Dec 16, 2018 rated it liked it
Shelves: finished-in-2018
I have to round down on this one, because it’s a really interesting book about a really narrow topic. It grabbed me right away, and held my attention the whole way through. As someone who knew absolutely nothing about the beanie baby craze, I soaked up every detail about the toys’ rise and fall. The book is one half analysis of Ty Warner and his life; the other half is focused on the speculative bubble and the seeks to answer the question, “Why beanie babies?” Overall, I think the book succeeds ...more
Sarah
This was a fascinating, and at times rather sad, look at the Beanie Baby obsession of the late 90s and the man behind their creation. I found it super interesting to learn about the rise and fall of the craze and the personalities involved!

*Used for PopSugar 2018 Reading Challenge prompt "A microhistory."
Rachel Kulik
Jan 07, 2018 rated it really liked it
I originally posted this review on Rachel Reading. For 100+ more reviews like this, check it out!

I vividly remember the Beanie Baby craze. I was in first or second grade, and I remember someone telling my beanie babies would only be worth money with their tags on. I also remember my brother pulling off the tag on my little grey kitty and attacking him for doing so. (oops). So, when I found out there was a book about Beanie Babies, and examining the craze I knew I had to get it. This book was gif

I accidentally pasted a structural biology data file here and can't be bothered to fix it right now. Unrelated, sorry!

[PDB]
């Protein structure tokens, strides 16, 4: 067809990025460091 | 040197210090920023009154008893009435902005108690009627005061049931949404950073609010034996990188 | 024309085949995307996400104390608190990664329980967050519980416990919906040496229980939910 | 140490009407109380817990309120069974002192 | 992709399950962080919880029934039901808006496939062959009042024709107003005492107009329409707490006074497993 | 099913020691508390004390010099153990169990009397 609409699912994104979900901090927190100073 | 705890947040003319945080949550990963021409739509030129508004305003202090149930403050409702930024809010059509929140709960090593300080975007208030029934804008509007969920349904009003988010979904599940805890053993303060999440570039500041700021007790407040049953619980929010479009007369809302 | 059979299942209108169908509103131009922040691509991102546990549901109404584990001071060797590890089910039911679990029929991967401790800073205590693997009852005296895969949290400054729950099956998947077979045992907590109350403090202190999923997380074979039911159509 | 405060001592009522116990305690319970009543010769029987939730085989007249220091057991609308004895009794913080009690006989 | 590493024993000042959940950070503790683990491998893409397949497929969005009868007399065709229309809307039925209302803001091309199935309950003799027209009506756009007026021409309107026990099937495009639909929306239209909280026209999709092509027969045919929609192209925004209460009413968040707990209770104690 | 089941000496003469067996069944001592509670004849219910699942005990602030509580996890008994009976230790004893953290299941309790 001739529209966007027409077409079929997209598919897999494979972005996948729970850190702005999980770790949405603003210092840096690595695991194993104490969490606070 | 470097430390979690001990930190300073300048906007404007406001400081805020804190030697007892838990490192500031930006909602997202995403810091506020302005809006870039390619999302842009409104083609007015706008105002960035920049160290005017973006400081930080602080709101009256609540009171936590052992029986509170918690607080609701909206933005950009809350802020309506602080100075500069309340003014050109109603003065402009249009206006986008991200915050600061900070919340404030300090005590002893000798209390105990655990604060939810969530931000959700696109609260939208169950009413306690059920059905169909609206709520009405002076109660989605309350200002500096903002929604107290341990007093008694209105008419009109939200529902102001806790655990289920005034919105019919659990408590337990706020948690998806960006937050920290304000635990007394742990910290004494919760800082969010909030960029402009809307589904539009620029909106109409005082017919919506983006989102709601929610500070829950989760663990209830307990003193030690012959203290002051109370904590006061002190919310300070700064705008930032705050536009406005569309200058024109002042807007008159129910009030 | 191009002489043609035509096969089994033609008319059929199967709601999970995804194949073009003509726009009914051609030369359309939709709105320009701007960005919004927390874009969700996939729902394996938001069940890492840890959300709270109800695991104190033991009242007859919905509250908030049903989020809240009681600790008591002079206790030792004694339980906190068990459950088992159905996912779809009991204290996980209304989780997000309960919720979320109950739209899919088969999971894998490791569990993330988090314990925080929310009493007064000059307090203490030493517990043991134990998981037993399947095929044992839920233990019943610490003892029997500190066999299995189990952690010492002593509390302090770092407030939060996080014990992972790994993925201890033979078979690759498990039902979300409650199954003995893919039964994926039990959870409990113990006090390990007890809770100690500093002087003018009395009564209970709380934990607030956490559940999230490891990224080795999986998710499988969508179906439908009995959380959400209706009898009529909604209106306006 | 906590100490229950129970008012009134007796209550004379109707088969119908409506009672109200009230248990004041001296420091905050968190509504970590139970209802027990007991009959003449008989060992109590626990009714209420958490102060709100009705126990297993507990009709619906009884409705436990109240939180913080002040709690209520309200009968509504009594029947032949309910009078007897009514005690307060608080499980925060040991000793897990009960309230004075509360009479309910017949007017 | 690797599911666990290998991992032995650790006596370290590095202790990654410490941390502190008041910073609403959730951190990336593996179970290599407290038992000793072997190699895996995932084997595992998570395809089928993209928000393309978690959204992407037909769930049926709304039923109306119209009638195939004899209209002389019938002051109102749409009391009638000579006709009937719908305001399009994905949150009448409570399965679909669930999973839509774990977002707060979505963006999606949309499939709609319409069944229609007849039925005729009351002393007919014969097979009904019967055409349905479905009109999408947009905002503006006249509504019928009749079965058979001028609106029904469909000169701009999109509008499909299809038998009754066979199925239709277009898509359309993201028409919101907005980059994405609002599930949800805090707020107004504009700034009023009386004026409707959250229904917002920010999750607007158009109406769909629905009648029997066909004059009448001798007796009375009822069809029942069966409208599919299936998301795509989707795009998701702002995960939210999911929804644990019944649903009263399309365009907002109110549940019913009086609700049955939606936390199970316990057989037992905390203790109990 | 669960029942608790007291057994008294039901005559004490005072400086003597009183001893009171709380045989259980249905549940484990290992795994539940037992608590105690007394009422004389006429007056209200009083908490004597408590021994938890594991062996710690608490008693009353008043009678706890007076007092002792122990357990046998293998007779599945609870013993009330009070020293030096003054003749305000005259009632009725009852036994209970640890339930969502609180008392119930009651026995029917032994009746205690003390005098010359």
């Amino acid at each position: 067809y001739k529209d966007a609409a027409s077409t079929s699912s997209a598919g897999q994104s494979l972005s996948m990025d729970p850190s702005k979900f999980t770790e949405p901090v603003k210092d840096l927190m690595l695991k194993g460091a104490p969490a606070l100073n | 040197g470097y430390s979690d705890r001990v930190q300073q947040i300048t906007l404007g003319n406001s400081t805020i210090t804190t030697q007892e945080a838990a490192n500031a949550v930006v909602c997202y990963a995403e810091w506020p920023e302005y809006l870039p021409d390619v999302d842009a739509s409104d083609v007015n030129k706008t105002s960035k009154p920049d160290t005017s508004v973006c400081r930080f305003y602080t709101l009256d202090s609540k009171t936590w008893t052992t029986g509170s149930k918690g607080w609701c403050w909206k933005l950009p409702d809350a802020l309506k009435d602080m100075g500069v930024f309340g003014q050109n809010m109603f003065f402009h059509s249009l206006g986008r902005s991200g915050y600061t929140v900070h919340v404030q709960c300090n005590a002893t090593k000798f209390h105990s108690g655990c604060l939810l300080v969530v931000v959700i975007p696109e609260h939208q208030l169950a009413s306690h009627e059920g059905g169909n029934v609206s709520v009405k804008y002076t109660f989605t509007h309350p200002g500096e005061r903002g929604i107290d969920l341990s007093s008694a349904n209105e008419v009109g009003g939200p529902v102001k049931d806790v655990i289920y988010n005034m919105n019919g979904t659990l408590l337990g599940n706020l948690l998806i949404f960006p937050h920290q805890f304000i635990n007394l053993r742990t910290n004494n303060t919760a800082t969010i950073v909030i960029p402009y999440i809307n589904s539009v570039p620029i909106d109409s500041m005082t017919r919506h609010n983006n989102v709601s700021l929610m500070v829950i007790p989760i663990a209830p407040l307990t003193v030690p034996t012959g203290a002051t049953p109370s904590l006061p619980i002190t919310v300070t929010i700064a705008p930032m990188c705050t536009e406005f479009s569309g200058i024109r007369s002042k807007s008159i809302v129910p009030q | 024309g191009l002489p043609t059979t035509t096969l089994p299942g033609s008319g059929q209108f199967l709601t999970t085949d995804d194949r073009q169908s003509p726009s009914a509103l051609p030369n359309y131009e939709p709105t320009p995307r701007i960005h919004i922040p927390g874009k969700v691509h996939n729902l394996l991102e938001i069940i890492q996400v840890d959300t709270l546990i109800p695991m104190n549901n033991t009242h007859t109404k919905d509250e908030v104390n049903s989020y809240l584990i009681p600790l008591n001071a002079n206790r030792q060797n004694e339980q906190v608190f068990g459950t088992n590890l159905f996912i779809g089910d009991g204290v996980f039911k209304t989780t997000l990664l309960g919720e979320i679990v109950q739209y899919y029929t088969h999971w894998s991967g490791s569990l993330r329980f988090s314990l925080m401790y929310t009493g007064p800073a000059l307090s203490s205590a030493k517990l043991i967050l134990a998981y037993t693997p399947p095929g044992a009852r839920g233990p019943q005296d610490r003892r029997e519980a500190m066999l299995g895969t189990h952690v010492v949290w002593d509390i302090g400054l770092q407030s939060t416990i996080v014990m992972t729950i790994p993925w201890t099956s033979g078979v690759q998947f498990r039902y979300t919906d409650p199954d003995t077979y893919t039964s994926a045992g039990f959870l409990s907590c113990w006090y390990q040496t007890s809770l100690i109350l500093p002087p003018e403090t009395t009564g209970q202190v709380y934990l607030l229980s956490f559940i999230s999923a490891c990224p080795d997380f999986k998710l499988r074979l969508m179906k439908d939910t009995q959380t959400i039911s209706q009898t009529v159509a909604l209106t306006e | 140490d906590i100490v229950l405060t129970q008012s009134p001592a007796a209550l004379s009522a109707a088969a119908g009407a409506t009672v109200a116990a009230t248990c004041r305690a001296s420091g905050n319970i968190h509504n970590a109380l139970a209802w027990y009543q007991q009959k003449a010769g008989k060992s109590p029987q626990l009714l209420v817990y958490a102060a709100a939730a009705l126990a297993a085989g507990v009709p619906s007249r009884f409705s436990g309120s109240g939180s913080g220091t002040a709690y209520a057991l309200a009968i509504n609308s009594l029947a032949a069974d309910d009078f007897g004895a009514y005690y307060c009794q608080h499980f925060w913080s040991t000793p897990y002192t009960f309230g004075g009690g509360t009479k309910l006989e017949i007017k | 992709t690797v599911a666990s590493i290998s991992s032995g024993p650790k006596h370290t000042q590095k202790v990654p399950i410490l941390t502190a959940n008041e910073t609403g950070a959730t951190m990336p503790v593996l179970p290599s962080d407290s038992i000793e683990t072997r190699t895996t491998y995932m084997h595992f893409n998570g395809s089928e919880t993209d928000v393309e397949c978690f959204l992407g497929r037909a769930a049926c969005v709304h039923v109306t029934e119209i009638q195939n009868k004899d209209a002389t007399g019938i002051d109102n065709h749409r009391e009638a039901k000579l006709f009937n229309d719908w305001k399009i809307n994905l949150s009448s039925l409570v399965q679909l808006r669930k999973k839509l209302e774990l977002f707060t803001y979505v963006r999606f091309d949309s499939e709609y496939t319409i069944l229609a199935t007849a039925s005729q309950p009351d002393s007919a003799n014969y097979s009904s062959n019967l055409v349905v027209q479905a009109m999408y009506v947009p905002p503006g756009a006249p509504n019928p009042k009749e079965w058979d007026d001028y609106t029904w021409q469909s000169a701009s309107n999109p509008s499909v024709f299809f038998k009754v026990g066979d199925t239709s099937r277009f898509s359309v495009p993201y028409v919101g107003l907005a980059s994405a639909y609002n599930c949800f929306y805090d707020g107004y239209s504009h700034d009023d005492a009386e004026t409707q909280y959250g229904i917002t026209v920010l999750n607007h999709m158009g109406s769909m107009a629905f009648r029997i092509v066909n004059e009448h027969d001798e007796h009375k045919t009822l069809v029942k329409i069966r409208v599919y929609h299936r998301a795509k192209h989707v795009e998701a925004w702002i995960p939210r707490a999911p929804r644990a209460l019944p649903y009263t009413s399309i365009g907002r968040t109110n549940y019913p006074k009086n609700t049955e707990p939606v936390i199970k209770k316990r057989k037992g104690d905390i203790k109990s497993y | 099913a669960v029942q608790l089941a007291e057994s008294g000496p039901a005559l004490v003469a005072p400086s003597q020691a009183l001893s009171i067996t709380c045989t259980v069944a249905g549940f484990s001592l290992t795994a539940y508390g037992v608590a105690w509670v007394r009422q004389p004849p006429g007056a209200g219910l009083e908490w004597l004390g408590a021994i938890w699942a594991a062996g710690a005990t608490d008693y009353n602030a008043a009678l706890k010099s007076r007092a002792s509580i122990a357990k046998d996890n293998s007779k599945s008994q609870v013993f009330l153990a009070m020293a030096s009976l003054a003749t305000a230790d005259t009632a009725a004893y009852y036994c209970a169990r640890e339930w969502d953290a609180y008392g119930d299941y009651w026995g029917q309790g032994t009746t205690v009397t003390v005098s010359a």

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Laura
Jan 26, 2016 rated it really liked it
I am so disappointed in all of you on my friends list and everywhere who have marked this as to-read and haven't read it. How could you not be intrigued?? Just skim the parts that don't interest you!
J.S. Green
Jan 03, 2015 rated it really liked it
A time when people abandoned their senses
Market bubbles are nothing new. A few people make a ton of money and everyone else loses. At the time of the Internet Bubble in the 1990s there was another bubble: the Beanie Baby Bubble. People lost all reason speculating on small stuffed animals, thinking they would become rich. Ty Inc., the toy company of Ty Warner, became familiar to all of America as normally rational adults - even though we're talking about toys this story has little to do with chil